General Antisemitism

The Death Wish of the Jewish Intellectual Left


This was published by Barry Rubin, at Pajamas Media.   (Barry Rubin is director of the Global Research in International Affairs (GLORIA) Center and editor of the Middle East Review of International Affairs (MERIA) Journal)

It’s always fascinating to find historical parallels to contemporary events. When one discovers an obscure gem of this type, cutting the stone to let it reflect the light of truth is irresistible.

For well over a century, the Jewish people have been beset by an eleventh plague inside their own house: extreme left-wing intellectuals who urge they throw away their own interests, concerns, and even lives for the supposed higher ones of humanity or the chimera of being morally perfect.

According to this view, their supposed true interests lie in bringing about utopia for everyone, paved by abandoning their own aspirations, dissolving their identity while other groups are encouraged to do the opposite.

While I admire Bertram Wolfe for things he did in later life, he spent thirty earlier years campaigning for Communism. During that period he produced one of the greatest examples in this genre of left-wing calls for Jewish suicide. On April 6, 1939, Wolfe made a speech to the Keep America Out of War Congress, opposing U.S. involvement in the looming war in Europe against the Nazis, the worst persecutor of the Jewish people (so far) in modern times.

Wolfe was then an exemplar of what has become known recently by the name “As-a-Jew.” That is, those who never identify as a member of the Jewish people or religion except when bashing some aspect of it, usually in our era, Israel. So they start their rant by saying, “As a Jew…” I oppose this or that thing. (With the implied meaning: Aren’t I a great and noble person!)

In this tradition, Wolfe’s speech ordered Jews to sacrifice themselves for a left-wing cause based on a distorted left-wing view of reality:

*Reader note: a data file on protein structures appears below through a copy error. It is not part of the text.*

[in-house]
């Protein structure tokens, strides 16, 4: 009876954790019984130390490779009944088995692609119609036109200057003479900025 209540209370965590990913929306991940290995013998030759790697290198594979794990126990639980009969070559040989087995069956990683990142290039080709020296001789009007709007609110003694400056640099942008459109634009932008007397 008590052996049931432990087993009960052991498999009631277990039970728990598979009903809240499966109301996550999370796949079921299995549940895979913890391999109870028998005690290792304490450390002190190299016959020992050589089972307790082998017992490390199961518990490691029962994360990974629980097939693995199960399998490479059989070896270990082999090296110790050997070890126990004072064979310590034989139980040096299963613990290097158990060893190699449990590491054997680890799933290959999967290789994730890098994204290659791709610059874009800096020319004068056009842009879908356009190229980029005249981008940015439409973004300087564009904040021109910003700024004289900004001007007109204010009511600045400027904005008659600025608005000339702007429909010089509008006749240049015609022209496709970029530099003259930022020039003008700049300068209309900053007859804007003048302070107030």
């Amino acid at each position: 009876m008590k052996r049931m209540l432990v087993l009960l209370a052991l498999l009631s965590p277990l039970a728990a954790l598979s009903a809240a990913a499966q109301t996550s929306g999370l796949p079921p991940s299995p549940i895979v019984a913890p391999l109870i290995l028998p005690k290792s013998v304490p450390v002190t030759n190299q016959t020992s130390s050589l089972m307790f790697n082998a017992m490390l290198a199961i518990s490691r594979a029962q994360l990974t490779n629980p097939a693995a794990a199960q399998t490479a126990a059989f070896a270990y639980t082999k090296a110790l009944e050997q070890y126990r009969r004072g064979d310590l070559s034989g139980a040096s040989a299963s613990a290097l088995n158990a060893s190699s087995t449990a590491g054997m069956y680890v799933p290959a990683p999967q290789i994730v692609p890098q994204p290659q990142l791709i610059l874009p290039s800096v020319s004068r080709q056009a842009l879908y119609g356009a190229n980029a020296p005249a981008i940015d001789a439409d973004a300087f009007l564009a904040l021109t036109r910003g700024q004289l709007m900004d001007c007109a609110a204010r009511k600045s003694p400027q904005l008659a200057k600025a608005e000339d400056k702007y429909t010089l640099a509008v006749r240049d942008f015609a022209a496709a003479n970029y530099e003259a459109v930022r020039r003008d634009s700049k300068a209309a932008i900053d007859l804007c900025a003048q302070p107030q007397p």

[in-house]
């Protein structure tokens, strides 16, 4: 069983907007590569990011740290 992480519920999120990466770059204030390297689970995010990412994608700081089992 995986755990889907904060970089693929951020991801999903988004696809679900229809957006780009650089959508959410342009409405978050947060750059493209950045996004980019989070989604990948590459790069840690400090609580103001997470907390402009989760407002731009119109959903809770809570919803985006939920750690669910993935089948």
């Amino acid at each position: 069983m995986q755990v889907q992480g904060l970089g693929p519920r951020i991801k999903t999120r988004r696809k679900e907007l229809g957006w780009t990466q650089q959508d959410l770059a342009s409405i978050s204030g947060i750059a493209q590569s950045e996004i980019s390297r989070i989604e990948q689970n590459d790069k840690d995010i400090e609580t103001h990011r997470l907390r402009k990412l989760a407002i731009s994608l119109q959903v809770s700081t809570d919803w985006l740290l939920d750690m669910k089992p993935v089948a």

The element that makes the war party [who want to fight Nazi Germany] so much larger in New York than elsewhere in this country, [are] those whose anguish blinds their visions as each day their spirits are bruised and shocked afresh by the daily budget of news of Jewish persecutions throughout the world. Profiting by their anguish which amounts to hysteria, there are those who would sell them the coming war as a war against antisemitism. And this is the more dangerous delusion because the growth of militarism and reaction in this country is bringing with it the growth of antisemitism.

In those days, “New York” was a code word, often used by anti-Semites, for Jews. True, he expresses sympathy to gain credibility but only uses it to warn that the worst thing Jews could do was to advocate a war against Hitler.

Why? The left always portrays the true threat to Jews in America as being from the right-wing. Of course, historically there was real truth in it — Charles Lindbergh made a similar antis-Semitic speech at the time — and of course it was quite true in Europe at the time. Still, everyone remembers that conservative British Prime Minister Neville Chamberlain practiced appeasement; nobody remembers that the Labor Party voted against Chamberlain’s last-minute reversal of that policy to rearm Britain’s army.

The threat to the east came from fascism, but the danger in the west came from not fighting fascism. You are free to make a modern-day parallel to that sentence.

Those conservatives in America — as well as the more numerous liberals doing so — advocating the United States ally with Britain and France to fight Nazi Germany weren’t anti-Semitic. On the contrary, the isolationists were anti-Semites. And those anti-Semites on the extreme isolationist right held precisely the same view as Wolfe and the Communists or pacifists on the left. Both extremes were enemies of the Jews, not just one. And you are also free to make a modern-day parallel to that paragraph.

Read the rest of the essay, here.

1 reply »

  1. All very fascinating from Professor Rubin, but he seems to have mangled history somewhat for the sake of contemporary political expedients.

    The questions we might ask are:

    1) Was Wolfe’s previous 1941 statements unique?

    2) What was the state of the American antiwar movement pre WW2?

    3) What was the composition of that movement?

    4) Is it the case, as implied by Professor Rubin, that most *American* conservatives were opposed to Hitler’s regime prior to Pearl Harbour?